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An AI-sourced competitive dance show is coming to the US from China’s biggest streaming service

China’s largest streaming service, iQIYI, is bringing one of its most popular television shows to North and South America. The dance-off reality TV show Hot-Blood Dance Crew will now be shown on Rakuten Viki, a popular video platform that allows Americans to stream Asian dramas like Boys Over Flowers, My Love From the Star, and Goblin.

It’s a big deal for a number of reasons. China’s iQIYI, which is owned by Baidu, currently has more active subscribers than Netflix. But the company has barely cracked American markets so far, and the IPO it launched at the end of March tanked during its debut week as Facebook stock and other tech stocks were also being dumped.

Hot-Blood Dance Crew was created with help from iQIYI’s AI Brain, a system that uses machine learning algorithms to analyze video and search data and predict audiences’ likes and dislikes. iQIYI previously used the in-house AI to help create the rap reality show Rap of China, which debuted last June and became immensely popular; it had nearly 3 billion views during its initial run. In January, Beijing outlawed tattoos and expressions of hip-hop culture at large, causing the winners and contestants of The Rap of China to fall under heightened regulatory scrutiny. One winner had to publicly apologize for his lyrics, and others were censored from appearing on other shows.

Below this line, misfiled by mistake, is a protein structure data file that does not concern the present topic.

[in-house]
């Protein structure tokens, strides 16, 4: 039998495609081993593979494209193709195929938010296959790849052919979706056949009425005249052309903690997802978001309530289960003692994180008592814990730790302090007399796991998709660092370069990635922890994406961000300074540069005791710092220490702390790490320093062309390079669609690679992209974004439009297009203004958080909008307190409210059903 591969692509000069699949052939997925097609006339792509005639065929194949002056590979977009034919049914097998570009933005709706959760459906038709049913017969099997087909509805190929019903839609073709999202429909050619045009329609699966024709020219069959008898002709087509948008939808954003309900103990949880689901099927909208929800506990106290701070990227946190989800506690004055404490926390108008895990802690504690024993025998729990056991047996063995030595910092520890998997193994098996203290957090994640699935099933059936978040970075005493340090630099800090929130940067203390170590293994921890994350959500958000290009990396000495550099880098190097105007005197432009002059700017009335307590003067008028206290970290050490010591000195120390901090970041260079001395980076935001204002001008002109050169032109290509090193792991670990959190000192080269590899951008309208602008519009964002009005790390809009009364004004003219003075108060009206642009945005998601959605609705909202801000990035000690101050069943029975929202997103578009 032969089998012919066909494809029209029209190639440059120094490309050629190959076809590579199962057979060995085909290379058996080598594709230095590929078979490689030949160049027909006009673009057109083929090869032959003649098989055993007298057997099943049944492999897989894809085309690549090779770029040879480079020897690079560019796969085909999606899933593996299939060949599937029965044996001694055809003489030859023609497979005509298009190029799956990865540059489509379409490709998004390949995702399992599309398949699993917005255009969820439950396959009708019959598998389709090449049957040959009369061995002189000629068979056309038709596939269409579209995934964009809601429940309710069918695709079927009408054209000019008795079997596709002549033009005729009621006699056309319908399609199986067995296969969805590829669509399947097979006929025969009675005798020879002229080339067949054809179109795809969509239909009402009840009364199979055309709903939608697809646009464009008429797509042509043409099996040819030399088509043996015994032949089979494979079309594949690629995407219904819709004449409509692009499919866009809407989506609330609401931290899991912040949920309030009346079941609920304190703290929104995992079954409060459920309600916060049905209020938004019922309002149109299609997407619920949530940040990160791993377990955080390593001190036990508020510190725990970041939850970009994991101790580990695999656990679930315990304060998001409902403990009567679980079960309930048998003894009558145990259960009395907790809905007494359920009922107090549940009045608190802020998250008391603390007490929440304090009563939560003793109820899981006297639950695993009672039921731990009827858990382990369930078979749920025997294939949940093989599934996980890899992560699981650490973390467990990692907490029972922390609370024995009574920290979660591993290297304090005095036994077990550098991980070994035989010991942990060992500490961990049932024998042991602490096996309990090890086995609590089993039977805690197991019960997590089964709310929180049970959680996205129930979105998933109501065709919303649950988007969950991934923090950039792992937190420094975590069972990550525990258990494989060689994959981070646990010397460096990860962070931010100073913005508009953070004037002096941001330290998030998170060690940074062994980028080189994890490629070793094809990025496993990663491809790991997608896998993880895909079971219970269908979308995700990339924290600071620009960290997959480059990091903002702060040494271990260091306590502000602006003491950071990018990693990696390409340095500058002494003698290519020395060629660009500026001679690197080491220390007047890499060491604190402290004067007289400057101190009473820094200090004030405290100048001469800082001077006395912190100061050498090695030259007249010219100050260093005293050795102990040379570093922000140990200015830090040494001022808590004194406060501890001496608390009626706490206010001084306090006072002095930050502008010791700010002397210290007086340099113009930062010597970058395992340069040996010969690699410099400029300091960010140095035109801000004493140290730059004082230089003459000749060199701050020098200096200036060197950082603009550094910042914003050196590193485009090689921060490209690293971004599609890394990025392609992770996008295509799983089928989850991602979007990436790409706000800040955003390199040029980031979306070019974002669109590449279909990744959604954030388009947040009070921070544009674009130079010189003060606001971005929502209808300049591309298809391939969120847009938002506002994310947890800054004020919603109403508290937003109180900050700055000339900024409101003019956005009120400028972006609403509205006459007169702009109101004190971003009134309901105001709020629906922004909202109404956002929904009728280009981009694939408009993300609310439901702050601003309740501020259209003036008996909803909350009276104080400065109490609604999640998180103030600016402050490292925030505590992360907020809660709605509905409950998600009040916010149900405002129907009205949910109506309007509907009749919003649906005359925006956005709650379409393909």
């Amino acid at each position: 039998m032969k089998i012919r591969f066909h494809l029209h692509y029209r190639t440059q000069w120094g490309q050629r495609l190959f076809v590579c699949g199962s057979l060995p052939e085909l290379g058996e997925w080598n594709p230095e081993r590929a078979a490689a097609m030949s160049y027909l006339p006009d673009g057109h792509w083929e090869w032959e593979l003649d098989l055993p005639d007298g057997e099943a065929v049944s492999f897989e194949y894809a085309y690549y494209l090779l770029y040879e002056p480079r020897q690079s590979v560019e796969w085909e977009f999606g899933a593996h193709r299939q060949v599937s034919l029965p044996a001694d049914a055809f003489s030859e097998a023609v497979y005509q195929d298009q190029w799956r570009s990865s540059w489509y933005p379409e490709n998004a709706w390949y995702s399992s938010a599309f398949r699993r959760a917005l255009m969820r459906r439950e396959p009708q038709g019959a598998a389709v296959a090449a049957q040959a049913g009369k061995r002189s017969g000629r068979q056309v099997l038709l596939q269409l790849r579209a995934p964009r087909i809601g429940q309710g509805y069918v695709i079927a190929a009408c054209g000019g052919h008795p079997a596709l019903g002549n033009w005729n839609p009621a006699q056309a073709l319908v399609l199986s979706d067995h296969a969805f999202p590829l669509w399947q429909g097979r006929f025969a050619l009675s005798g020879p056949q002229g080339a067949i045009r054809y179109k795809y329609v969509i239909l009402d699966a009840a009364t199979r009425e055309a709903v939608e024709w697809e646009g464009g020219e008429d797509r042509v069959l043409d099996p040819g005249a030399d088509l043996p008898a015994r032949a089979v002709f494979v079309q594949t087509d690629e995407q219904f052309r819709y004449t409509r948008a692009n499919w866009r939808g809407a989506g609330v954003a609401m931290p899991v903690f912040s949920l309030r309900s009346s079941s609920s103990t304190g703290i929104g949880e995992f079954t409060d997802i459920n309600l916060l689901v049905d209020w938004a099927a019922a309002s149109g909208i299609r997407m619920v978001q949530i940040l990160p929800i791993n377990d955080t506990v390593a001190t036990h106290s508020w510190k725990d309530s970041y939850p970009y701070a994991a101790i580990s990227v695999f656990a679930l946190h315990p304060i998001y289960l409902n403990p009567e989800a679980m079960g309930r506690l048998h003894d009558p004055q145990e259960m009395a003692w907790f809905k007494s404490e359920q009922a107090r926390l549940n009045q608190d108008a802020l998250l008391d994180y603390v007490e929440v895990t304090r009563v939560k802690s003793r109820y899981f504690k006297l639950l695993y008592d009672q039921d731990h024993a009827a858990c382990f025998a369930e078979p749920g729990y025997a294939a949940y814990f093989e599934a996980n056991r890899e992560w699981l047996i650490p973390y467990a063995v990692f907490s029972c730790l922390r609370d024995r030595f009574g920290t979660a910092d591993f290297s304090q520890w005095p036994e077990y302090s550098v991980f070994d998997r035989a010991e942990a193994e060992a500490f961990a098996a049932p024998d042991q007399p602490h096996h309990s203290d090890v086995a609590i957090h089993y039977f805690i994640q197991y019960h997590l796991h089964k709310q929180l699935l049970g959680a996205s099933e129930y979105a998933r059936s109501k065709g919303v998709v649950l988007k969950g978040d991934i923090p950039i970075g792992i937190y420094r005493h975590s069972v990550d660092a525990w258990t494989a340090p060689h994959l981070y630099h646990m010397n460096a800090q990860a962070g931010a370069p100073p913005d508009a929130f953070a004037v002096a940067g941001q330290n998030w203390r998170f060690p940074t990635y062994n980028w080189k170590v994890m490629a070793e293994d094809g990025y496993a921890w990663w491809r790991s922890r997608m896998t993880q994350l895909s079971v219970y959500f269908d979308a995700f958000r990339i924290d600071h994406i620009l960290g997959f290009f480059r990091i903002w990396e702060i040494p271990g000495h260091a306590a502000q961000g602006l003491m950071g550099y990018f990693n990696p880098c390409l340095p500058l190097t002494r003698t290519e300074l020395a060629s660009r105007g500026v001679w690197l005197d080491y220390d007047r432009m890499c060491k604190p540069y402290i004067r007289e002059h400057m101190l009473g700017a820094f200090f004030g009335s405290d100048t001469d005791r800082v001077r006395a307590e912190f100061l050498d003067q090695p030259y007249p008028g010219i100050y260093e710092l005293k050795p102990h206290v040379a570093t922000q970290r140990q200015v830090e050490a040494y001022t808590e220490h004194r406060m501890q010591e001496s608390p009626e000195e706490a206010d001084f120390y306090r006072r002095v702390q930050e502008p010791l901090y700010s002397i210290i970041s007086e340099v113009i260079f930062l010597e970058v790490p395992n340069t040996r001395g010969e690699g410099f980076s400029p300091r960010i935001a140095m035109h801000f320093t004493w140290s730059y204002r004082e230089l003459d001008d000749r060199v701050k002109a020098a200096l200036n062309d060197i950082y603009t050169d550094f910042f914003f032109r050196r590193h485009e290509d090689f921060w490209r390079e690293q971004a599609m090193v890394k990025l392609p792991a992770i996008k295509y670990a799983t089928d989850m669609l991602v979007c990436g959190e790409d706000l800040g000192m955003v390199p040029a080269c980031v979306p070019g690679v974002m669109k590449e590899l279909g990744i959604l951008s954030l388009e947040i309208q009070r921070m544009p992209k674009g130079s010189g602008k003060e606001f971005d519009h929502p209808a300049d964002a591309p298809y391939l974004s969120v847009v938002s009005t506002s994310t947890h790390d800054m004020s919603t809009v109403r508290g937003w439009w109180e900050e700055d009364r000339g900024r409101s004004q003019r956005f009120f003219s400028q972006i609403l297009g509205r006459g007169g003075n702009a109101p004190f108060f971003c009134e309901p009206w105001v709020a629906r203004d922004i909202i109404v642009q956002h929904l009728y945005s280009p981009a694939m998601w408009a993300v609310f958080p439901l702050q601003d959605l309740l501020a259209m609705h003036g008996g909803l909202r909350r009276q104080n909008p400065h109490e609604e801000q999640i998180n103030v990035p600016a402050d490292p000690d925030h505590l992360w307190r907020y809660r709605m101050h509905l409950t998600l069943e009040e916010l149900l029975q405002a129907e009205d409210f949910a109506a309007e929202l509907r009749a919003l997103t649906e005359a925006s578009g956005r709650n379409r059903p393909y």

It’s no accident that Dance Crew’s approach is strategically less explicit than its predecessor about its hip-hop roots, and it focuses on dance rather than the sort of salty lyrics that could get its stars in hot water. Even its cast varies distinctly from the Rap of China’s. Instead of inviting indie rappers, Hot-Blood Dance Crew combines star power from well-known Korean pop and Chinese celebrities to celebrate a Chinese style of street dancing. While they often wear hip-hop clothes and feature rapping in the background, the focus is no longer on rap performances, making it more palatable to censors.

It’s hard to say how the show will be received in America, where hip-hop originated, but iQIYI has high hopes. “Having already become wildly popular in China, we’re confident that the thrilling street dance competition that has won over so many viewers locally will be met with just as much enthusiasm abroad,” Chen Xiao, vice president of iQIYI, said to The Verge in a statement. Meanwhile, The Rap of China has been recruiting international talent to showcase on its show, but there’s no word yet on if it will sell its streaming rights abroad.


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